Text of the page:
05 August 2014

Nurchat discussion - The right to not resuscitate

Can there ever be a more emotional time in life than death?  Following a recent landmark ruling against Cambridge University Hospitals NHS Foundation, Nurchat are meeting tonight at 8pm on Twitter via #nurchat  to discuss end of life intervention and the issue of DNAR (Do Not Attempt Resuscitation) orders.  Nurchat is an online discussion group for healthcare professionals, dedicated to raising and deliberating the most important issues affecting the sector.

The case against Cambridge University Hospitals NHS Foundation was prompted by the death of Janet Tracey, a cancer patient, admitted to hospital following a car crash.  Mrs Tracey’s family asked for an initial DNAR order to be removed from her file, however she died days later following the implementation of a second DNAR to her records.  Janet’s husband is quoted as saying “At one point she told me they were trying to get rid of her and I told her not to be silly, which proved to be a mistake. She was panicked. They were questioning her all the time about a DNACPR (do not attempt cardio-pulmonary resuscitation order).”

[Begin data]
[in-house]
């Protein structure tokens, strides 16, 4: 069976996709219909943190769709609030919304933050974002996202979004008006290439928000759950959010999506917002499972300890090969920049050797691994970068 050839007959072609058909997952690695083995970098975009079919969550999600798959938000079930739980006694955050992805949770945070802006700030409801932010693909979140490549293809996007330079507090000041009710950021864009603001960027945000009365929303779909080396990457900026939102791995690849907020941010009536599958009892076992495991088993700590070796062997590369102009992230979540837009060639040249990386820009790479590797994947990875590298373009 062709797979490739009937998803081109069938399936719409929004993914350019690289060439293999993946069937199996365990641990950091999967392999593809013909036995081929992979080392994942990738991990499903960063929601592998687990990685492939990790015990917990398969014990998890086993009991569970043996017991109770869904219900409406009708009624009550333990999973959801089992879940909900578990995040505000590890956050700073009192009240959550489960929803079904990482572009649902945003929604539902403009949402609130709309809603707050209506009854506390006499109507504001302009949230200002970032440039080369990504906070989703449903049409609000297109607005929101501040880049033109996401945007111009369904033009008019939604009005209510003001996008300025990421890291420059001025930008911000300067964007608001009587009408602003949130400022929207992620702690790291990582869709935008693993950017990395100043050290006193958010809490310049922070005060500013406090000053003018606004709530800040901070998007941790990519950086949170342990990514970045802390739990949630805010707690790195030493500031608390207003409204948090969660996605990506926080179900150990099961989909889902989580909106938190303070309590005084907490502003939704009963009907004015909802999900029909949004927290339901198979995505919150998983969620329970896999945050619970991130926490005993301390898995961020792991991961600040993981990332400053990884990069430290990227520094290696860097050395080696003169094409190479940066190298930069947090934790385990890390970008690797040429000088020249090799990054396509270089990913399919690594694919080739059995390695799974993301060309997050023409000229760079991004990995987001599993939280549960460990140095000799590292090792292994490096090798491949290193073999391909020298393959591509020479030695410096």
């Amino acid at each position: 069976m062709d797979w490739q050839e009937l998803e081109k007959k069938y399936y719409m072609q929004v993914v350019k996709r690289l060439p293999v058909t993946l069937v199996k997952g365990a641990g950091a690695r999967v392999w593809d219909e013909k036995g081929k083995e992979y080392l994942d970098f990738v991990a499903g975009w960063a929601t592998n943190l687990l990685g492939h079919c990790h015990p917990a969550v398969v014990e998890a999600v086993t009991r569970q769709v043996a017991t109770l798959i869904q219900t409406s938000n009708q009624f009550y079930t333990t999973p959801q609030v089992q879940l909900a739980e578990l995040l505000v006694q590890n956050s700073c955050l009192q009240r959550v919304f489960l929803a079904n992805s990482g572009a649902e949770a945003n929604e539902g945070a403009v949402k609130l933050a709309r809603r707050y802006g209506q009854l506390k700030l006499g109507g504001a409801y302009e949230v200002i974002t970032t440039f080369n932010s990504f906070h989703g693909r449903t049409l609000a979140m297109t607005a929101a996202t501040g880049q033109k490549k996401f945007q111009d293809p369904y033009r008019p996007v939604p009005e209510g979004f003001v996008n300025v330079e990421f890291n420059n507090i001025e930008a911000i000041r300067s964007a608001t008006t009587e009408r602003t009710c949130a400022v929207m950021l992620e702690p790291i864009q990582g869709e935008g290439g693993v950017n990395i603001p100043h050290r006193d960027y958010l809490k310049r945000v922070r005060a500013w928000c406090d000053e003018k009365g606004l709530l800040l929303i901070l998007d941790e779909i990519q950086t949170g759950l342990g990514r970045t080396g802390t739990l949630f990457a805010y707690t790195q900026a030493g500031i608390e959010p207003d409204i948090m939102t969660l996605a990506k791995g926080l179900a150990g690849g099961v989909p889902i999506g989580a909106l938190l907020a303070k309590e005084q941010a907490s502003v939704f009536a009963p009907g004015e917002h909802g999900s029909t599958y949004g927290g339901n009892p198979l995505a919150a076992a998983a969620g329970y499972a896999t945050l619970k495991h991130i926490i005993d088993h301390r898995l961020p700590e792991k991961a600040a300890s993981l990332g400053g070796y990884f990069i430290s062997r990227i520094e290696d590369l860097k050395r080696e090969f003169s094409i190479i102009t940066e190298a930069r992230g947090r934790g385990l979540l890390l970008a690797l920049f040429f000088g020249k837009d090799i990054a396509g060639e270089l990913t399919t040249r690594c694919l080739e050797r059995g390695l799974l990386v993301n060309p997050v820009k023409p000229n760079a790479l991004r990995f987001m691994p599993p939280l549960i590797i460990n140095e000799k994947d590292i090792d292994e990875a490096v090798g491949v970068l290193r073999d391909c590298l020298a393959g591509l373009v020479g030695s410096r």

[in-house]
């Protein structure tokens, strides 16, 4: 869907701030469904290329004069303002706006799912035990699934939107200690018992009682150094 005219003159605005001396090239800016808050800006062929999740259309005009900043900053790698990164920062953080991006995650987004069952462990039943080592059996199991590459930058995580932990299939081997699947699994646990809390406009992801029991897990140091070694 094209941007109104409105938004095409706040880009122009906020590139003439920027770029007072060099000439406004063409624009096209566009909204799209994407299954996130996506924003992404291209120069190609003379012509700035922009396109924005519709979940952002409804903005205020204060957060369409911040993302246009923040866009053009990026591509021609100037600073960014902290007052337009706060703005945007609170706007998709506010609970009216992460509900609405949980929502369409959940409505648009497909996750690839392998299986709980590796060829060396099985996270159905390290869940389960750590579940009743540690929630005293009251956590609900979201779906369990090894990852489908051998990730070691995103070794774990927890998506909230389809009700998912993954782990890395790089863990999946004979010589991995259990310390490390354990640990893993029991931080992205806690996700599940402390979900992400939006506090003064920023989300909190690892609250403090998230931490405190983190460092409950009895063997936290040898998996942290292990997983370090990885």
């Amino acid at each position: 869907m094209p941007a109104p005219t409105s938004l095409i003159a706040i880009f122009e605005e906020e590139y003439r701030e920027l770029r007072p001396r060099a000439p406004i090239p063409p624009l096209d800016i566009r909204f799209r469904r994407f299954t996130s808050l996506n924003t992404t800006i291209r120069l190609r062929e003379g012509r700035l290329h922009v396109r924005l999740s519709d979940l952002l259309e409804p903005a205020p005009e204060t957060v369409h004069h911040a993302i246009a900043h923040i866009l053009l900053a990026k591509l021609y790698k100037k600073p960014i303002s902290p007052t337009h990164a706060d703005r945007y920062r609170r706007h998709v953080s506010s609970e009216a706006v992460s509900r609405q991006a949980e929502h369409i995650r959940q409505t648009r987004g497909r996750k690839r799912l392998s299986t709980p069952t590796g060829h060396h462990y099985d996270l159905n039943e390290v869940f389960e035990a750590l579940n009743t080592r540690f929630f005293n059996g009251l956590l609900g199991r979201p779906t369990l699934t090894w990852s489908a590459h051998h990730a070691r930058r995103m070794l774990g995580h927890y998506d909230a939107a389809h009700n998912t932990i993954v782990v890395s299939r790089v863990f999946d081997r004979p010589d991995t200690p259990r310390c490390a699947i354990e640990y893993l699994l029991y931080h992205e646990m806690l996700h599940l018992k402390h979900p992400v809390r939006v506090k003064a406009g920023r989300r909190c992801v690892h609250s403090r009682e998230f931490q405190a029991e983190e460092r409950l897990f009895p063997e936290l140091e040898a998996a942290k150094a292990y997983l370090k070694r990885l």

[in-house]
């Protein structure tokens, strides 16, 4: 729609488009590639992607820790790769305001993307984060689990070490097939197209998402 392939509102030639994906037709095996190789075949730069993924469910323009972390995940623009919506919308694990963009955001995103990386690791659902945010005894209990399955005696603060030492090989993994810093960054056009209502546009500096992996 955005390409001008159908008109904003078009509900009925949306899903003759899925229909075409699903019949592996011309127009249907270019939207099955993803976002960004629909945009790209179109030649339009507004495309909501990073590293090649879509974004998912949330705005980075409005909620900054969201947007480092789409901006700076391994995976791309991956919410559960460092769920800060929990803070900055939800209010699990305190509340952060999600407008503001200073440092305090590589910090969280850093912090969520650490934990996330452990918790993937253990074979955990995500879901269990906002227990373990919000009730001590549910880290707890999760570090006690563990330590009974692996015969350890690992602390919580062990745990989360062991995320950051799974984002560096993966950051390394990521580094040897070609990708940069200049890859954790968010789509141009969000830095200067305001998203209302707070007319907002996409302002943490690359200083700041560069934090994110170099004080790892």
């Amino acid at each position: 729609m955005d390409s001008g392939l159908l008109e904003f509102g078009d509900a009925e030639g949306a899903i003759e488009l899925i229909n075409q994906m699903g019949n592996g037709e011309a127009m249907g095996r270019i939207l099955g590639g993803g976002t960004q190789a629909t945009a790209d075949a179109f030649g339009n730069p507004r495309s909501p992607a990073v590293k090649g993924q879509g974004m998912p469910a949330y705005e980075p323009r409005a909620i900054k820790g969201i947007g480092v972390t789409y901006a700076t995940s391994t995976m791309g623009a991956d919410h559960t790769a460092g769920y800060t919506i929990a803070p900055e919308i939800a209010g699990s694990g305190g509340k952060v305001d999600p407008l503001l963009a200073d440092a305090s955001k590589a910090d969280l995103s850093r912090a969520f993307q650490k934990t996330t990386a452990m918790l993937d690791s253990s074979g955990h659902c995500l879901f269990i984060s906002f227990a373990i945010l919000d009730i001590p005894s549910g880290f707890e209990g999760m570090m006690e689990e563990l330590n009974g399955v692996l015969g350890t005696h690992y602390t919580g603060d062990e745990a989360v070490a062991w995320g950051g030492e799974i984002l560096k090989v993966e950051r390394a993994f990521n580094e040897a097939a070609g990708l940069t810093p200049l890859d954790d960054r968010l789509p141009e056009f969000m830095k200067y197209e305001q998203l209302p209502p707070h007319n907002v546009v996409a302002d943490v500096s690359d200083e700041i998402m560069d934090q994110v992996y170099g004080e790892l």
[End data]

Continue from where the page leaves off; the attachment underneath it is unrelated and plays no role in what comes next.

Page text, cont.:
Cardiopulmonary resuscitation, attempting to restore breathing or blood flow to critically-ill patients, is often a violent process with rib fractures and brain injury significant risks. But although the law makes clear the final word on such issues lies with medical staff, there has been an apparent lack of clarity over just how far they have to go in consulting a patient with mental capacity or their families about their wishes. 

Are you a healthcare professional, patient or relative? Are you involved in the DNAR process?  Do you feel the best interests of a patient are represented by medical staff when a DNAR order is implemented? Do you feel that the medical teams should ever give up on a patient and if so do they have the right to?  Do you think the DNAR process is too complex and too distressing for patients and relatives? Should the responsibility of facilitating a DNAR conversation fall to nursing staff or is it beyond their remit?